Parsons has also implemented the use of Nextdoor as an online neighborhood watch program as well as Twitter and Facebook for community outreach. These social networking sites provide the department with a way to share information quickly while also engaging the community in the goings-on of the department.

One of the most impressive tools that Parsons has implemented is one that they created themselves – a matrix that inventories 136 state and national recommendations and benchmarks driven by the ongoing national discussion to evolve policing. The matrix includes recommendations from different legislature, organizations, and agencies, such as having public access to lodge complaints and verification of officers receiving bias-based training. Currently, Parsons PD has achieved a 96% compliance rate with the policies evaluated by this matrix. Additionally, it is available online for community members to download and review. According to Parsons, no other agency in the nation has developed such a matrix to guide change in their operation.

UPDATING INTERNAL SYSTEMS & EQUIPMENT

Since transparency is one of the main objectives of Parsons’ overhaul, updating their internal systems was an obvious necessity. An important part of this was developing an extensive Annual Report, which included a Police Strategic Report Card that tracks agency accomplishments and is available to both the community and city officials. This extensive report, available on the Parsons PD website, details what each division has accomplished that year, crime reports for the city and comparative reports for surrounding areas, dispatch review breakdowns, and much more–all of which lends itself to increased accountability to the community.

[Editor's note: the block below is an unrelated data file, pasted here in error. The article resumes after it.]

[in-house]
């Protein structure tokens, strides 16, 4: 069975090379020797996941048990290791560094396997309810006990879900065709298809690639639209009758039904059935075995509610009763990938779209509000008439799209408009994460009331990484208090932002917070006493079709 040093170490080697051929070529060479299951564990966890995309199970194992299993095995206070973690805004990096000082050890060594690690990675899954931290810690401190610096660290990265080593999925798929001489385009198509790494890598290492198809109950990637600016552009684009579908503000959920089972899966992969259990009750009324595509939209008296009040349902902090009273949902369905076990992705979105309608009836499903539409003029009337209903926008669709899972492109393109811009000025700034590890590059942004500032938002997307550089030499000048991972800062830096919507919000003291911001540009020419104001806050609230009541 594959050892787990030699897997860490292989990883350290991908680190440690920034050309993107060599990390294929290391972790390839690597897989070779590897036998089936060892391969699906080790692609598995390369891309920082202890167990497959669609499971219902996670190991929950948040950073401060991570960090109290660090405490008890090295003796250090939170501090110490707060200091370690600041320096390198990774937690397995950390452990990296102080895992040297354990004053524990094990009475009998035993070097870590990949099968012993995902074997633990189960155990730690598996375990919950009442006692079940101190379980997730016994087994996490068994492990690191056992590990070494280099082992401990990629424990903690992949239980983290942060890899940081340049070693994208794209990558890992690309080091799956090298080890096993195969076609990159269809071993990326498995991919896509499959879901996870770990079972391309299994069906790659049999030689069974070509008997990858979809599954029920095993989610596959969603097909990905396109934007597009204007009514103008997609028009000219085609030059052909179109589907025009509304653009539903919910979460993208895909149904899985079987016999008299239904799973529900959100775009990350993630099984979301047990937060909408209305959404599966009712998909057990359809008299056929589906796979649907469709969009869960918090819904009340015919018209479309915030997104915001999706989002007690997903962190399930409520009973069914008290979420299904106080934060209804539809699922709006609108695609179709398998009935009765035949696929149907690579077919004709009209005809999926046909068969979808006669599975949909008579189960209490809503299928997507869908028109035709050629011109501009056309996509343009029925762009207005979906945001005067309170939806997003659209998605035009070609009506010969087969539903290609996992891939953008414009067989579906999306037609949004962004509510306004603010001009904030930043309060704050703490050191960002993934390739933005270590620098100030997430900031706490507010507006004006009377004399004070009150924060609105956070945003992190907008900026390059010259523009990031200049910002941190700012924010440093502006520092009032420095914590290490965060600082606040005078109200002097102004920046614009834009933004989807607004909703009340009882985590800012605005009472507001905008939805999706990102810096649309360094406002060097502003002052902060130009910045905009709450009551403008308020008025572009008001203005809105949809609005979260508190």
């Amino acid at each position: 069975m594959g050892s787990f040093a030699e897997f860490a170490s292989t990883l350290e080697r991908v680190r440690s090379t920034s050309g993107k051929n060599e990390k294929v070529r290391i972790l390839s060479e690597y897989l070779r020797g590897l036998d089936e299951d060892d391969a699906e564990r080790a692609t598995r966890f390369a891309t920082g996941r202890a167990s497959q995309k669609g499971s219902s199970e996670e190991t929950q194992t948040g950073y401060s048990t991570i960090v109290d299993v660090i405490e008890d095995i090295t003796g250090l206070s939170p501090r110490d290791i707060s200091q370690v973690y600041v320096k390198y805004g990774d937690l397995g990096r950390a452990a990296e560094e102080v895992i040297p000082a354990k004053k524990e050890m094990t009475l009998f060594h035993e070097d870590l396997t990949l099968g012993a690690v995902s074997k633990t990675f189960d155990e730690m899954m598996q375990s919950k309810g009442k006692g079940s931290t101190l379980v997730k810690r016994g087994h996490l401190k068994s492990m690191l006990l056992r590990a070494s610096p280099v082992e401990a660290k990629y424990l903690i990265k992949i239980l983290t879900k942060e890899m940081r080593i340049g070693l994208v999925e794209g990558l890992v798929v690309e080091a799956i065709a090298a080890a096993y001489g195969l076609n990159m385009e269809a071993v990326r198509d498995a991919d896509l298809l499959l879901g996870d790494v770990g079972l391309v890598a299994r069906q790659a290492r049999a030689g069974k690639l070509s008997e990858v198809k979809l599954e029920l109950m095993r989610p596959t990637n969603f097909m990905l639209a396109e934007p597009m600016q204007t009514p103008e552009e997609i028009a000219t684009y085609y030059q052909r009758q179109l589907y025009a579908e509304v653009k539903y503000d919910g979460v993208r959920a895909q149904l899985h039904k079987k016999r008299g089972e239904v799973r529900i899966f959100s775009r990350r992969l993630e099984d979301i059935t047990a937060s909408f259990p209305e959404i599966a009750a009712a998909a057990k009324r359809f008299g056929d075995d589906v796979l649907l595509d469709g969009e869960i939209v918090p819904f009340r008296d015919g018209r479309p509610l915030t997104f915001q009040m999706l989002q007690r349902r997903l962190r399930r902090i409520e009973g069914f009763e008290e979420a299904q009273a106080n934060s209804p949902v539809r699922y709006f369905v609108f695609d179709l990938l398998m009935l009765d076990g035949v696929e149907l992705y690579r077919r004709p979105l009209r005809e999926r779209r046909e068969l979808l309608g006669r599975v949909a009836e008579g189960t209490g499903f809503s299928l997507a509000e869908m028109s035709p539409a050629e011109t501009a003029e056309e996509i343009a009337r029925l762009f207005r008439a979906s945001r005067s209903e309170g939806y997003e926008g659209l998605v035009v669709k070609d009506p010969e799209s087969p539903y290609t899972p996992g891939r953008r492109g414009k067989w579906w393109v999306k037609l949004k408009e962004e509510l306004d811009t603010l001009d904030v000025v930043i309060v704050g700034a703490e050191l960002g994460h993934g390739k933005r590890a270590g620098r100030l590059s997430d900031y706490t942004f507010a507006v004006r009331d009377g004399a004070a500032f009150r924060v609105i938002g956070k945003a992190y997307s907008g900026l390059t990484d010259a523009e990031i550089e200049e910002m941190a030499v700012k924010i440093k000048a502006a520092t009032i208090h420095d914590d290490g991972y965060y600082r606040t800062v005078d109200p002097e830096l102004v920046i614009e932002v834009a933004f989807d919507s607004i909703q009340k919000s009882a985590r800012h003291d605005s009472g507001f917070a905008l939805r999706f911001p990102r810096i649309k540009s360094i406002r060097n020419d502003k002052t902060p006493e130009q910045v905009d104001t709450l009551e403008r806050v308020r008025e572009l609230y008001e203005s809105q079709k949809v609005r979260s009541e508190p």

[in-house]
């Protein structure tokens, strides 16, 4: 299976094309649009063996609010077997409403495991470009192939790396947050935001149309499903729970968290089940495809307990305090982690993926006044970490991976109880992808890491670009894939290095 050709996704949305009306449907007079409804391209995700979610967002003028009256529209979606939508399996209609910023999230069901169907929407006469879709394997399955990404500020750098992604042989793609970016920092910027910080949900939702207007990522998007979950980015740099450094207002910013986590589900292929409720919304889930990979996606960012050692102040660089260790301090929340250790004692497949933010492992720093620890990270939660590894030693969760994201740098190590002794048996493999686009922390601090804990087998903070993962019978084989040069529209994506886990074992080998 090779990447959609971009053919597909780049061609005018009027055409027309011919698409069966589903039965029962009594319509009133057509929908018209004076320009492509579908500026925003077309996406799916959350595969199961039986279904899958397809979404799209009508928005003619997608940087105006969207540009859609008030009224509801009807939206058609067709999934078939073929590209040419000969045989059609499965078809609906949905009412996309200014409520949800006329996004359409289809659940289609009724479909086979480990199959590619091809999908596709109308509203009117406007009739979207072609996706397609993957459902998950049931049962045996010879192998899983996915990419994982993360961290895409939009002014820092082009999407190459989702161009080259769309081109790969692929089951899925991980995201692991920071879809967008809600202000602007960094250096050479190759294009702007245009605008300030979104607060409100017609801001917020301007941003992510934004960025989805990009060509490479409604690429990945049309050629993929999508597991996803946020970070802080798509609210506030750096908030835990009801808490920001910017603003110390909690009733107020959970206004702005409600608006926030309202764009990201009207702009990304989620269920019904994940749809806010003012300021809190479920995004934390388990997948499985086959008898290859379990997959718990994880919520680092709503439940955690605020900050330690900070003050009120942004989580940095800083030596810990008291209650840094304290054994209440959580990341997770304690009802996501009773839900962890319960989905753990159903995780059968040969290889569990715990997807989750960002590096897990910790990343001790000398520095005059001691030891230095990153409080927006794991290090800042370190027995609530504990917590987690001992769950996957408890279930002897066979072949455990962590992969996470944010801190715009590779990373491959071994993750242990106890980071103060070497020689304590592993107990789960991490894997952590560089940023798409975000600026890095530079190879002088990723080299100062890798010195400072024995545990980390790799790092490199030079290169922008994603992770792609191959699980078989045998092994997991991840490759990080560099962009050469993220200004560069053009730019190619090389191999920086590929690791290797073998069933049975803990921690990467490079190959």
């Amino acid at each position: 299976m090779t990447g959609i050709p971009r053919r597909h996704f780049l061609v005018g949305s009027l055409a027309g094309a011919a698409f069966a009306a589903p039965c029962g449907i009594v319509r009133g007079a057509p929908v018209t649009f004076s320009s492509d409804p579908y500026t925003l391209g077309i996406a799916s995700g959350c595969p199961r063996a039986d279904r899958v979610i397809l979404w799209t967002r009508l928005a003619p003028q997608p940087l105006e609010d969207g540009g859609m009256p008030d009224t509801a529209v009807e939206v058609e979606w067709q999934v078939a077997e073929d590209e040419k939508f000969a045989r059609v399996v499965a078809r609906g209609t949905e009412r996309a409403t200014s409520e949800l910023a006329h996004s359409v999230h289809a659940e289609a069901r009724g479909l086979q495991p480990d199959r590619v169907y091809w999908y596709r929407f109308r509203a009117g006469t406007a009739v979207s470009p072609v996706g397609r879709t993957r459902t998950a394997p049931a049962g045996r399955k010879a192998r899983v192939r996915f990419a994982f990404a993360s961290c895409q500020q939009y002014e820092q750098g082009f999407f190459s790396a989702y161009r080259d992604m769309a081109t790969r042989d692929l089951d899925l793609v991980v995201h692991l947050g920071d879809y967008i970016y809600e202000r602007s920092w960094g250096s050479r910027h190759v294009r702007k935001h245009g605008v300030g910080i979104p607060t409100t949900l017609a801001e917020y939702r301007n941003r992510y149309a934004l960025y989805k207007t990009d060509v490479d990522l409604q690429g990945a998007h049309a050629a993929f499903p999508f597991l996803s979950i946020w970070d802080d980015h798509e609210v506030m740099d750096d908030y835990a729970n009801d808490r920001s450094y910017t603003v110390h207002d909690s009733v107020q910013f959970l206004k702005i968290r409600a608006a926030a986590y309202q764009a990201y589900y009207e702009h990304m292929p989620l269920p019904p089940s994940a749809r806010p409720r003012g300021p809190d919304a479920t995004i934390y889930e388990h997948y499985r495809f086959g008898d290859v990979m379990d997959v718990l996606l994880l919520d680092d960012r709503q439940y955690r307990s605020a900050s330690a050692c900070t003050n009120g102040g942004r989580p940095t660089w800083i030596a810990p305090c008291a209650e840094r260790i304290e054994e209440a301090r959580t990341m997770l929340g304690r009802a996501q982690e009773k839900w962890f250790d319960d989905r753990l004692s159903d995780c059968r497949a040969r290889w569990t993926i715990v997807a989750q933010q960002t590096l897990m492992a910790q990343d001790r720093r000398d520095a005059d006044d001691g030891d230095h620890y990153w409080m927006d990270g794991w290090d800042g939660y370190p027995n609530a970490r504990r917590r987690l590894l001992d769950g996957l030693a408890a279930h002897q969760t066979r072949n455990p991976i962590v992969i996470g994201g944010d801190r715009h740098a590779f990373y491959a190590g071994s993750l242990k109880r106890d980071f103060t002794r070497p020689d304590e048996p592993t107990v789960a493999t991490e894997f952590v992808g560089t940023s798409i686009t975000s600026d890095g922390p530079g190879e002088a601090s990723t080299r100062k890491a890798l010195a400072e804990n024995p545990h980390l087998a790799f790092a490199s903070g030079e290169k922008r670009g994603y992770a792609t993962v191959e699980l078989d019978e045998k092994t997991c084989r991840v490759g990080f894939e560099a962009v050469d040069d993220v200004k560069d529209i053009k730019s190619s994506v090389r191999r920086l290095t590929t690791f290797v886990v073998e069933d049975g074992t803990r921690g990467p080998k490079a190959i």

In the same vein, Parsons has updated and expanded the agency’s records management system to include crime mapping, which helps to enhance hot spot policing and community awareness of crime trends. In addition to updating internal systems, updating equipment has been vital to improving department efficiency.

Several important changes have been made over the past few years. The department raised over $15,000 in community donations to purchase and fund their first K-9, Karim, who is trained in tracking and narcotics detection. Combatting the narcotics epidemic in Parsons has been a top priority for the department, and the development of a K-9 program will go a long way to helping combat the problem.